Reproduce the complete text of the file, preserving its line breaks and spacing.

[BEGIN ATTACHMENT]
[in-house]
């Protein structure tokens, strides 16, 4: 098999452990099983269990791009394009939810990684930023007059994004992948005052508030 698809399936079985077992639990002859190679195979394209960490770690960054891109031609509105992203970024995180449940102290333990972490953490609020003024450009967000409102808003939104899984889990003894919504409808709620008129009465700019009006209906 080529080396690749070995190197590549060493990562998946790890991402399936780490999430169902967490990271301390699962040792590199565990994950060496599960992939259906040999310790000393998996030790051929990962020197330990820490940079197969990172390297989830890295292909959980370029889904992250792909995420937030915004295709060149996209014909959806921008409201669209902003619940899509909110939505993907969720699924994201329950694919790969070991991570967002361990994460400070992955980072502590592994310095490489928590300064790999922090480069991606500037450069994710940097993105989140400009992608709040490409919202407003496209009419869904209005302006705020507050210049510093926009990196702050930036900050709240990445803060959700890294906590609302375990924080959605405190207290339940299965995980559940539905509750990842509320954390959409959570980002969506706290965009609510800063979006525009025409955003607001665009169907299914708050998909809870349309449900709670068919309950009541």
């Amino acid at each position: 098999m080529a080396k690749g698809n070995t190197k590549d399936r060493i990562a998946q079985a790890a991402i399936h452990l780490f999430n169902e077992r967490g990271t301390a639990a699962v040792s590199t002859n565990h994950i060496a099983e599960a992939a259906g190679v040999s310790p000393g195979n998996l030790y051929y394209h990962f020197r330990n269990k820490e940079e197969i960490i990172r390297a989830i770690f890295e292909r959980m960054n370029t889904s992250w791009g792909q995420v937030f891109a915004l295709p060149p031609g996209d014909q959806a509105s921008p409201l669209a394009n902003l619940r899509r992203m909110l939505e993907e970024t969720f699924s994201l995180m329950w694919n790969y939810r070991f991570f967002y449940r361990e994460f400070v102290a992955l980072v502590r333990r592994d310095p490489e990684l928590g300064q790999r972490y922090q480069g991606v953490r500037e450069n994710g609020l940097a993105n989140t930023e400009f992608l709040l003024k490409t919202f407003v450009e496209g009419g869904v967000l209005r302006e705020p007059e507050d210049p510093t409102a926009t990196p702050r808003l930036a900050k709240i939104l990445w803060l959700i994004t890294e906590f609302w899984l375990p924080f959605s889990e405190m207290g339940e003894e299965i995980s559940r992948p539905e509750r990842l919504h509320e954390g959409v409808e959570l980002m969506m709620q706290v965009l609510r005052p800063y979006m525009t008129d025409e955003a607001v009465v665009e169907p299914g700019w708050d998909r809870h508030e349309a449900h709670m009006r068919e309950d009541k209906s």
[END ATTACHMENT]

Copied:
[in-house]
């Protein structure tokens, strides 16, 4: 098999452990099983269990791009394009939810990684930023007059994004992948005052508030 698809399936079985077992639990002859190679195979394209960490770690960054891109031609509105992203970024995180449940102290333990972490953490609020003024450009967000409102808003939104899984889990003894919504409808709620008129009465700019009006209906 080529080396690749070995190197590549060493990562998946790890991402399936780490999430169902967490990271301390699962040792590199565990994950060496599960992939259906040999310790000393998996030790051929990962020197330990820490940079197969990172390297989830890295292909959980370029889904992250792909995420937030915004295709060149996209014909959806921008409201669209902003619940899509909110939505993907969720699924994201329950694919790969070991991570967002361990994460400070992955980072502590592994310095490489928590300064790999922090480069991606500037450069994710940097993105989140400009992608709040490409919202407003496209009419869904209005302006705020507050210049510093926009990196702050930036900050709240990445803060959700890294906590609302375990924080959605405190207290339940299965995980559940539905509750990842509320954390959409959570980002969506706290965009609510800063979006525009025409955003607001665009169907299914708050998909809870349309449900709670068919309950009541």
């Amino acid at each position: 098999m080529a080396k690749g698809n070995t190197k590549d399936r060493i990562a998946q079985a790890a991402i399936h452990l780490f999430n169902e077992r967490g990271t301390a639990a699962v040792s590199t002859n565990h994950i060496a099983e599960a992939a259906g190679v040999s310790p000393g195979n998996l030790y051929y394209h990962f020197r330990n269990k820490e940079e197969i960490i990172r390297a989830i770690f890295e292909r959980m960054n370029t889904s992250w791009g792909q995420v937030f891109a915004l295709p060149p031609g996209d014909q959806a509105s921008p409201l669209a394009n902003l619940r899509r992203m909110l939505e993907e970024t969720f699924s994201l995180m329950w694919n790969y939810r070991f991570f967002y449940r361990e994460f400070v102290a992955l980072v502590r333990r592994d310095p490489e990684l928590g300064q790999r972490y922090q480069g991606v953490r500037e450069n994710g609020l940097a993105n989140t930023e400009f992608l709040l003024k490409t919202f407003v450009e496209g009419g869904v967000l209005r302006e705020p007059e507050d210049p510093t409102a926009t990196p702050r808003l930036a900050k709240i939104l990445w803060l959700i994004t890294e906590f609302w899984l375990p924080f959605s889990e405190m207290g339940e003894e299965i995980s559940r992948p539905e509750r990842l919504h509320e954390g959409v409808e959570l980002m969506m709620q706290v965009l609510r005052p800063y979006m525009t008129d025409e955003a607001v009465v665009e169907p299914g700019w708050d998909r809870h508030e349309a449900h709670m009006r068919e309950d009541k209906s």